The Small Business Administration and lenders who provide SBA loans ask applicants to complete Form 413 as a required part of the application process. This article gives you clear information about the form that isn’t in financial industry language, and step-by-step guidance to help you complete the form successfully.
What is Form 413 and how is it used?
SBA Form 413 is a Personal Financial Statement. It serves many purposes, depending on what you’re using it for. Form 413 is required if you’re applying for an SBA 7(a) loan or disaster loan. It’s also used to help the SBA determine if you are a disadvantaged business and meet the requirements for their women-owned small business (WOSB) and 8(a) business development program.
Form 413 provides information that gives the SBA lender a complete picture of your personal financial health. This information helps them decide if you have personal funds and/or assets that could be used to pay back your business loan. In order to make this decision, the lender needs to know about the money or valuable property you have access to, and the money you owe now or may owe in the future, also known as your “assets and liabilities”.
Assets and liabilities come in many forms. Money in the bank, whether a checking, savings, CD, or Money Market account is an asset, but your personal assets can also be:
- Retirement funds
- Money others owe you (accounts receivable)
- Stocks and bonds
- Cars and real estate
- Cash Surrender Value of Life insurance
Liabilities include any money you owe now or may owe in the near future:
- Personal loans and credit cards
- Anything you’re paying off by installments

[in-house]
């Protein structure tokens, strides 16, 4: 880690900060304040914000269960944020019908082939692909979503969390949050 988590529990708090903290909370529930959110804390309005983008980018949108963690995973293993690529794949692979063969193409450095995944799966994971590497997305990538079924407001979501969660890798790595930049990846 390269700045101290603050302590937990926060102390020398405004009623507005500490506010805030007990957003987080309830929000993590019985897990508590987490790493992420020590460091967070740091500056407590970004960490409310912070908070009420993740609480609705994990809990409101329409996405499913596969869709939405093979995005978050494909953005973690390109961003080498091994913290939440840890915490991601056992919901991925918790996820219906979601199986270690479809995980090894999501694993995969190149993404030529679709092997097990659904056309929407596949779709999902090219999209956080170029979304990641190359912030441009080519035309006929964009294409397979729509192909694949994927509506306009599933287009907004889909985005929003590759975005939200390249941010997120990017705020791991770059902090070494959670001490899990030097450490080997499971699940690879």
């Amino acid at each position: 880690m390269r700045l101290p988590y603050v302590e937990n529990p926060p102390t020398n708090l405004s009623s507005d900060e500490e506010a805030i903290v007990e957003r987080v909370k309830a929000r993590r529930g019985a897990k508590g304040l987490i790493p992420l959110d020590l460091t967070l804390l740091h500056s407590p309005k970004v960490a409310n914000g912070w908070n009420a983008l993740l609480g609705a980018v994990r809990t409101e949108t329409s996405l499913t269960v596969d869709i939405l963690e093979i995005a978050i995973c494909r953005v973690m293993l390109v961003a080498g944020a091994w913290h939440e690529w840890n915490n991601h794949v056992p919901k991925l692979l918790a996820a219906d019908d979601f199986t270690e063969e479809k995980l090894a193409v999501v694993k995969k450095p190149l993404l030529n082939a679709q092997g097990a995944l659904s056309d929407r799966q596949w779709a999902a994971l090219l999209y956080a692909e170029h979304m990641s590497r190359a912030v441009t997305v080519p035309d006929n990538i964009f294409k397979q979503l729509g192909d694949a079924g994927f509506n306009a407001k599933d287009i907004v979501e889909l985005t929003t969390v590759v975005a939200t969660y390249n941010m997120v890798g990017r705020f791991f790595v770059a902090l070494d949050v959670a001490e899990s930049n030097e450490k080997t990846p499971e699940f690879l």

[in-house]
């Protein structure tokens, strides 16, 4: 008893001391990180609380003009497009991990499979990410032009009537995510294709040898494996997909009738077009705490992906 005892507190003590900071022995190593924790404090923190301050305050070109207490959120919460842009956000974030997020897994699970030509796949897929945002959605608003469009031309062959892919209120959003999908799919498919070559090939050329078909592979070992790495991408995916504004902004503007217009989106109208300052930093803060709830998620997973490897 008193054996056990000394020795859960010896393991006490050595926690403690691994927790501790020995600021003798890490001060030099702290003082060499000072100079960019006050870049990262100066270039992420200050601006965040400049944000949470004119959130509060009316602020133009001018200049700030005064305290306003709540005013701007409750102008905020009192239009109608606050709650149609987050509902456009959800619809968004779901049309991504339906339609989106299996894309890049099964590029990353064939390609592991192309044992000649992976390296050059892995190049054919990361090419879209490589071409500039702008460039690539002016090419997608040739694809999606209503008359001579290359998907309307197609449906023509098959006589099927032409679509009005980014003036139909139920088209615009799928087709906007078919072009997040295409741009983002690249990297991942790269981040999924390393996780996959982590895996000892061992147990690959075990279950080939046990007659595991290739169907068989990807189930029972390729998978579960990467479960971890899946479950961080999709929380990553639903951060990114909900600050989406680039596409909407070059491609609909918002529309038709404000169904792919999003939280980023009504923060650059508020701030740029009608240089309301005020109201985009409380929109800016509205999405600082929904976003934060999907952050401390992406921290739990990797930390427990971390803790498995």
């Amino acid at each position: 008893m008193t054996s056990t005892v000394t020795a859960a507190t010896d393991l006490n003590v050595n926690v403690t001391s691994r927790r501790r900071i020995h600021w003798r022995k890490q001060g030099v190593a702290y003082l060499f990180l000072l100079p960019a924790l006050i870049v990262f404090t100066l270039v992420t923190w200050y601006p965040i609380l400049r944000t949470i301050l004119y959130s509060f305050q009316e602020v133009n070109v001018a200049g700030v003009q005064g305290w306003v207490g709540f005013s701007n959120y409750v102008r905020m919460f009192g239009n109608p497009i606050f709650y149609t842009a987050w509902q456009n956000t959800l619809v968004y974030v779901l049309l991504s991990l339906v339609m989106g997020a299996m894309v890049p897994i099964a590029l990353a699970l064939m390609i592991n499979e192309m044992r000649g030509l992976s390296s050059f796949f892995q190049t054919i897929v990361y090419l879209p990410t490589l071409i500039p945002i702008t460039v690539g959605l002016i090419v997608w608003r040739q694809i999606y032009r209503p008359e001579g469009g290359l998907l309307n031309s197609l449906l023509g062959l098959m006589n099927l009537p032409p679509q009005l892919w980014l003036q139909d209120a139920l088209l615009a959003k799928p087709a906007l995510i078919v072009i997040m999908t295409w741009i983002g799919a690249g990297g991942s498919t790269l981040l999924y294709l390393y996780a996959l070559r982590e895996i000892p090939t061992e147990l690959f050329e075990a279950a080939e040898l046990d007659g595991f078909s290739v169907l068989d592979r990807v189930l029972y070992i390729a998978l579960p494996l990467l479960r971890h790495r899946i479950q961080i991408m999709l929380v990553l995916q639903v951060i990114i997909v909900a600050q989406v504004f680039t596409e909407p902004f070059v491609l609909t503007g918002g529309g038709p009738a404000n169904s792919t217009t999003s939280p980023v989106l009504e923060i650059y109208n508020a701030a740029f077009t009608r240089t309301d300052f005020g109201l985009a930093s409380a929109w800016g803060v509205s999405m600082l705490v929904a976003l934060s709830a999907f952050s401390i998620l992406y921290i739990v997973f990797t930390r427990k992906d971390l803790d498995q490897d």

- Unpaid taxes
- Mortgages on real estate you own
When you take your total assets and subtract your total liabilities, you calculate your Personal Net Worth. The lenders like to see that the total amount of your assets is greater than the total amount of your liabilities, with enough left over to run your business and pay your loan.
Key Terms Found on Form 413 & What They Mean
Don’t be intimidated by some of the financial lingo on Form 413! Here are some of the common ones that trip applicants up:
Notes receivable – Total outstanding bills (“notes”) that are owed to you.
Cash surrender value – This term is under the life insurance line item in the assets section. Cash surrender value is the amount of money you would receive from the life insurance provider if you were to cash in your policy before it matures. It will be less than the full value of the policy, but could be used to pay your loan balance if you default.
Notes payable – The opposite of notes receivable, this is the full amount of debt you owe to others.
Contingent liabilities – A contingent liability is a liability that may happen in the near future but hasn’t happened yet. Of course, these can’t always be predicted, but you should include anything you know about. An example is a pending lawsuit—if you were to lose the suit, how much would you have to pay? Another common example is a product warrantee you provide to customers when they buy bigger ticket items. If the customer were to cash in the warrantee, how much would you pay out?
Endorser or co-maker – Under the box for contingent liabilities, this box asks for any debts that you’ve cosigned. For example, if you cosigned on your child’s car loan and they default before it’s paid in full, you are liable for that bill. This is a contingent liability, because you may never have to pay that bill, but it’s possible.